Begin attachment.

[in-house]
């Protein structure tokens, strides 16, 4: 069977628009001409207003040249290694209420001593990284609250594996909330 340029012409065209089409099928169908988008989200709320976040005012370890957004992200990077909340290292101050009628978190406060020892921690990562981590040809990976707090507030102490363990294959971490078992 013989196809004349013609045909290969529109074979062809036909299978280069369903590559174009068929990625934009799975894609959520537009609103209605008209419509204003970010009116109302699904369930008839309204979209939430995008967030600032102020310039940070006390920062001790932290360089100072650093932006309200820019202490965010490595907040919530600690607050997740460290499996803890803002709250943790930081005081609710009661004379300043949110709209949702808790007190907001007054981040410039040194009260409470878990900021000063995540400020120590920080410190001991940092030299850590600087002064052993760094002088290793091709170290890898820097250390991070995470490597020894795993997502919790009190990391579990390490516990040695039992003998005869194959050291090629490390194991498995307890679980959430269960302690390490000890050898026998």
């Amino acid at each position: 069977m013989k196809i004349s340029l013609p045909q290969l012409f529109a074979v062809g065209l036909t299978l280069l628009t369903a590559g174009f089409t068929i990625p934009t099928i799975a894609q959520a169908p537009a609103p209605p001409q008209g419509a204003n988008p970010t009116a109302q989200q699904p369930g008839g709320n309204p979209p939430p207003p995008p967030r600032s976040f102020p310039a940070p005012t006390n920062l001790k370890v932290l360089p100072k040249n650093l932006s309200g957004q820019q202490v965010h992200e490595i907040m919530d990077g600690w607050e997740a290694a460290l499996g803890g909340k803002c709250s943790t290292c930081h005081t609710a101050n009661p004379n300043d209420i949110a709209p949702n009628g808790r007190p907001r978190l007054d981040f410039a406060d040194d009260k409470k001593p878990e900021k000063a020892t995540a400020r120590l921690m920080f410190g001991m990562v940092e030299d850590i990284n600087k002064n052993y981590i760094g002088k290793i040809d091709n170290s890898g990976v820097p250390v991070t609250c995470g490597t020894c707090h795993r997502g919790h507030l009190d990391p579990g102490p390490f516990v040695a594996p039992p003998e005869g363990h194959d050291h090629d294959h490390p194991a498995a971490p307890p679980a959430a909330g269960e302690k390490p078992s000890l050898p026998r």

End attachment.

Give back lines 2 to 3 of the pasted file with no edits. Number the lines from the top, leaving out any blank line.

């Protein structure tokens, strides 16, 4: 069977628009001409207003040249290694209420001593990284609250594996909330 340029012409065209089409099928169908988008989200709320976040005012370890957004992200990077909340290292101050009628978190406060020892921690990562981590040809990976707090507030102490363990294959971490078992 013989196809004349013609045909290969529109074979062809036909299978280069369903590559174009068929990625934009799975894609959520537009609103209605008209419509204003970010009116109302699904369930008839309204979209939430995008967030600032102020310039940070006390920062001790932290360089100072650093932006309200820019202490965010490595907040919530600690607050997740460290499996803890803002709250943790930081005081609710009661004379300043949110709209949702808790007190907001007054981040410039040194009260409470878990900021000063995540400020120590920080410190001991940092030299850590600087002064052993760094002088290793091709170290890898820097250390991070995470490597020894795993997502919790009190990391579990390490516990040695039992003998005869194959050291090629490390194991498995307890679980959430269960302690390490000890050898026998």
């Amino acid at each position: 069977m013989k196809i004349s340029l013609p045909q290969l012409f529109a074979v062809g065209l036909t299978l280069l628009t369903a590559g174009f089409t068929i990625p934009t099928i799975a894609q959520a169908p537009a609103p209605p001409q008209g419509a204003n988008p970010t009116a109302q989200q699904p369930g008839g709320n309204p979209p939430p207003p995008p967030r600032s976040f102020p310039a940070p005012t006390n920062l001790k370890v932290l360089p100072k040249n650093l932006s309200g957004q820019q202490v965010h992200e490595i907040m919530d990077g600690w607050e997740a290694a460290l499996g803890g909340k803002c709250s943790t290292c930081h005081t609710a101050n009661p004379n300043d209420i949110a709209p949702n009628g808790r007190p907001r978190l007054d981040f410039a406060d040194d009260k409470k001593p878990e900021k000063a020892t995540a400020r120590l921690m920080f410190g001991m990562v940092e030299d850590i990284n600087k002064n052993y981590i760094g002088k290793i040809d091709n170290s890898g990976v820097p250390v991070t609250c995470g490597t020894c707090h795993r997502g919790h507030l009190d990391p579990g102490p390490f516990v040695a594996p039992p003998e005869g363990h194959d050291h090629d294959h490390p194991a498995a971490p307890p679980a959430a909330g269960e302690k390490p078992s000890l050898p026998r």